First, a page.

First woman chief takes charge in Indian Kashmir

COMPILED FROM WIRE SERVICES
SRINAGAR, India
Published 04.04.2016 11:29
Updated 04.04.2016 16:14
People's Democratic Party (PDP) president and Parliament member, Mehbooba Mufti speak to the media after a meeting with Jammu and Kashmir Governor NN Vohra (EPA Photo)
People's Democratic Party (PDP) president and Parliament member, Mehbooba Mufti speak to the media after a meeting with Jammu and Kashmir Governor NN Vohra (EPA Photo)

The leader of a pro-India party on Monday became the first woman to become the chief minister of Indian Kashmir following the death of her father, the region's top elected leader.

Mehbooba Mufti took the oath of office after her Peoples' Democratic Party and India's ruling Bharatiya Janata Party ended a nearly three-month deadlock over forming the state government.

India's only Muslim-majority state had been ruled directly from New Delhi since the death in January of Mufti Mohammad Sayeed, who formed an uneasy alliance with the nationally ruling Hindu nationalist Bharatiya Janata Party after a 2015 election.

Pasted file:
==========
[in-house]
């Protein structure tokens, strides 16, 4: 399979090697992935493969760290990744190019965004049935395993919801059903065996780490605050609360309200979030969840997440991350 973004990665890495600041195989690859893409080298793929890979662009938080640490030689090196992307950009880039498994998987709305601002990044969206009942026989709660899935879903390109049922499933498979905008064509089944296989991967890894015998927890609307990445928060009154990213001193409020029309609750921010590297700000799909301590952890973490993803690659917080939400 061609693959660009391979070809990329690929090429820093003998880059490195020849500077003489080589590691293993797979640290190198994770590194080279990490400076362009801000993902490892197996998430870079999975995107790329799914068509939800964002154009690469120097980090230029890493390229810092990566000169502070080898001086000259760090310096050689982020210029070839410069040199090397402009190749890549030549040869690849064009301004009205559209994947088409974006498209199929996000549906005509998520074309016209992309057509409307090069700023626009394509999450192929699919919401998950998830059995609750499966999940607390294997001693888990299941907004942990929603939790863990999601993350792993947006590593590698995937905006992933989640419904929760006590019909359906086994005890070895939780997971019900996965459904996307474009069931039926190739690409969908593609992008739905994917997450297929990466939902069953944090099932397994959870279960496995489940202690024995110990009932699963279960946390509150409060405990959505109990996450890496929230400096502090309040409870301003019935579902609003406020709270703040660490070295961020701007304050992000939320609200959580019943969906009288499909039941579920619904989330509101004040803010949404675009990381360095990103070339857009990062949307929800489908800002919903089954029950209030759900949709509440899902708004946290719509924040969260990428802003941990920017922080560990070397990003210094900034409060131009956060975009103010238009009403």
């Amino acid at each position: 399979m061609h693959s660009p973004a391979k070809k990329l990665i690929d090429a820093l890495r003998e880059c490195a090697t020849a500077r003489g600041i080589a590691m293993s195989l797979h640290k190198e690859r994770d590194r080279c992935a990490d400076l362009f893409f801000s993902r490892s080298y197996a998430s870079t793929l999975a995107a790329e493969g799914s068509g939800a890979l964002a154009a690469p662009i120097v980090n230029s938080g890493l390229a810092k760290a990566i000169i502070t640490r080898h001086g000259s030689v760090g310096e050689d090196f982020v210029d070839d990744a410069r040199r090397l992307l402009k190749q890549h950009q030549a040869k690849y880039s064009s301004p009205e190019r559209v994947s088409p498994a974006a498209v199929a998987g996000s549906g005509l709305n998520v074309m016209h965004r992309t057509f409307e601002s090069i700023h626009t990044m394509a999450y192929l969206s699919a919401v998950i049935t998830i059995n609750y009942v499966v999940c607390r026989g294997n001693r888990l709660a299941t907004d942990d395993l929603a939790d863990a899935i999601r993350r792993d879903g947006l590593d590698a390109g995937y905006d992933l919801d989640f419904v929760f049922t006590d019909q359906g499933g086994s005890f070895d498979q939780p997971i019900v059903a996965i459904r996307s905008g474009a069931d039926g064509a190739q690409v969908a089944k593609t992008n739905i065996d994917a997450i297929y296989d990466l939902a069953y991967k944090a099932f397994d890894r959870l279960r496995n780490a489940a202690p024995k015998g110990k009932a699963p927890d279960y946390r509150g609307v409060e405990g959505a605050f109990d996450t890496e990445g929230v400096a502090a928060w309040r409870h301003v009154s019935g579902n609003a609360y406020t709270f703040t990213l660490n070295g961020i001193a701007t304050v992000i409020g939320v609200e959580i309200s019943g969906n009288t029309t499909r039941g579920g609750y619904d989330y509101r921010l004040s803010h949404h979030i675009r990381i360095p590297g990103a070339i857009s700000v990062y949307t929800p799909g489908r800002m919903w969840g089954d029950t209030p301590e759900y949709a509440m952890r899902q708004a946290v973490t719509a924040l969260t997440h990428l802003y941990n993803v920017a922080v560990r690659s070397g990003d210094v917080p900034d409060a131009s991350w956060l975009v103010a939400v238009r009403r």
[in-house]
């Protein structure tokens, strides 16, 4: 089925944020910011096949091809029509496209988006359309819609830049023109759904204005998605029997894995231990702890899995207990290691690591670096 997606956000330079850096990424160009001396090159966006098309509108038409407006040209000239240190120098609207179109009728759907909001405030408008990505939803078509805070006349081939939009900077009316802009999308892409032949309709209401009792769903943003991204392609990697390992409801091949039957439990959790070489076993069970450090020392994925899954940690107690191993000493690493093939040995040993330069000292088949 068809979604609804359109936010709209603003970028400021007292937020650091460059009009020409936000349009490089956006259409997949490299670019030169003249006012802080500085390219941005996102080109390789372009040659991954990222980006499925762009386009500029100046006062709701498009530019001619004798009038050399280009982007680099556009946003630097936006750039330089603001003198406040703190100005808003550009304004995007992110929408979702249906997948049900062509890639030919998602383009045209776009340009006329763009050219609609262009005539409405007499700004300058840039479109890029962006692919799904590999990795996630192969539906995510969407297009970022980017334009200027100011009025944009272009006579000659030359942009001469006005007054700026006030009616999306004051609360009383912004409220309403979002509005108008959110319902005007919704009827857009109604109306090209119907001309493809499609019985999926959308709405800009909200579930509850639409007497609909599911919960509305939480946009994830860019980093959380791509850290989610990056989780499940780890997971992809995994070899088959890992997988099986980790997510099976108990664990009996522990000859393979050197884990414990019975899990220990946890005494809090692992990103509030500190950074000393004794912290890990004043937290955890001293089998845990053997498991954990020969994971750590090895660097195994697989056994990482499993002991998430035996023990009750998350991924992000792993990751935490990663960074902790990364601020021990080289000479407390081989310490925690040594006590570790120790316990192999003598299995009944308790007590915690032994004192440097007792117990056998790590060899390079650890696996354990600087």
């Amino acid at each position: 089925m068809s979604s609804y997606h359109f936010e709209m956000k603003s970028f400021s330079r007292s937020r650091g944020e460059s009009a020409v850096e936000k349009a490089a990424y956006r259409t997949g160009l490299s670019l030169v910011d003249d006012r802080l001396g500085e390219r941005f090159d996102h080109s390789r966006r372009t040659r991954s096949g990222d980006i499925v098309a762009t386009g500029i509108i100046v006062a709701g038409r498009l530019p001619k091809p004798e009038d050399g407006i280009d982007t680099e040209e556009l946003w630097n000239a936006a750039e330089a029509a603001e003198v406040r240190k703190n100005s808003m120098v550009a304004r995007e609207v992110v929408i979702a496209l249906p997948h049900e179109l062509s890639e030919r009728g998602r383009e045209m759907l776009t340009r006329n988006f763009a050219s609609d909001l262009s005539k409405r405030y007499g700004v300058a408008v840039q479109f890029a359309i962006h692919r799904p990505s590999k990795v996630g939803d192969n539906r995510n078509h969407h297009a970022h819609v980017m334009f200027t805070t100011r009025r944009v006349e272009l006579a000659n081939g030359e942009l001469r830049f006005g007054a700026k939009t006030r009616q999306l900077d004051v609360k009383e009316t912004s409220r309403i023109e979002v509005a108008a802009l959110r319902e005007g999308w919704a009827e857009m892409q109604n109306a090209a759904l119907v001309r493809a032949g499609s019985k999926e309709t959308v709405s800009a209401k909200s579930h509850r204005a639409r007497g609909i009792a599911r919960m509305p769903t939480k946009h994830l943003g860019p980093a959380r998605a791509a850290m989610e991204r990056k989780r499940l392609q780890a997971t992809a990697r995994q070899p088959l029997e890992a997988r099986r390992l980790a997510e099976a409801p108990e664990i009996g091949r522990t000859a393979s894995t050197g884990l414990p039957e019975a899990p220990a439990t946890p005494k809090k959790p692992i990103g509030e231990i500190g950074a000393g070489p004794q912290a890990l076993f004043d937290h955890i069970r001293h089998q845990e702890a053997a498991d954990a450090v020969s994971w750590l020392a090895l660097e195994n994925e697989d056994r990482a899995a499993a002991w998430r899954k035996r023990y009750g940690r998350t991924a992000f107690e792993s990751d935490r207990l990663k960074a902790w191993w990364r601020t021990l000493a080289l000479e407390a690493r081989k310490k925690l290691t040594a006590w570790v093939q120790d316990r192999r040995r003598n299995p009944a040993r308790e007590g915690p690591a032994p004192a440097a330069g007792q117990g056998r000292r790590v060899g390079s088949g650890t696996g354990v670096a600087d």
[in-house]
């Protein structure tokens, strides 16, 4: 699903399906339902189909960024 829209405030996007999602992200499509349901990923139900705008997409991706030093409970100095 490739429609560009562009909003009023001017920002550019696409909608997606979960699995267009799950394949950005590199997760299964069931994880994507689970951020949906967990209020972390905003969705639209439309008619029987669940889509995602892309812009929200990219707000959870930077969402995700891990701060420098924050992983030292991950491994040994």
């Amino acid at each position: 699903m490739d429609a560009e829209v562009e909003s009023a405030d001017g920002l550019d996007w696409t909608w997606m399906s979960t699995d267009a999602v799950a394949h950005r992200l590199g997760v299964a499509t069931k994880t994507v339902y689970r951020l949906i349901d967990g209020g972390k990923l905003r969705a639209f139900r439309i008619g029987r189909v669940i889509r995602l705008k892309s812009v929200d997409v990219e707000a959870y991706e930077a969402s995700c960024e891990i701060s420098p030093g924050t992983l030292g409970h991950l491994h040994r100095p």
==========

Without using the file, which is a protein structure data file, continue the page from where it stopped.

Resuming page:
His daughter, who heads the moderate People's Democratic Party (PDP) that he founded in 1999, had initially appeared reluctant to continue the unpopular coalition.

The alliance marked the first time the rightwing BJP held a leadership position in the Muslim-majority region also claimed by India's archenemy, Pakistan.

The PDP emerged as the single-largest party with 28 seats in the region's 87-strong state legislature, while the BJP won 25 seats all in Hindu-dominated districts.

The two parties hold diametrically opposite views on several issues, such as a law that protects Indian military personnel from criminal prosecution in the violence-wracked Himalayan region. The PDP wants the law scrapped, which the BJP opposes.

The BJP also opposes a special constitutional status for Kashmir, which allows the region to make its own laws, while regional parties including the PDP defend it.

Rebels have been fighting against Indian rule in the state since 1989. More than 68,000 people have been killed in the uprising and a subsequent Indian military crackdown.

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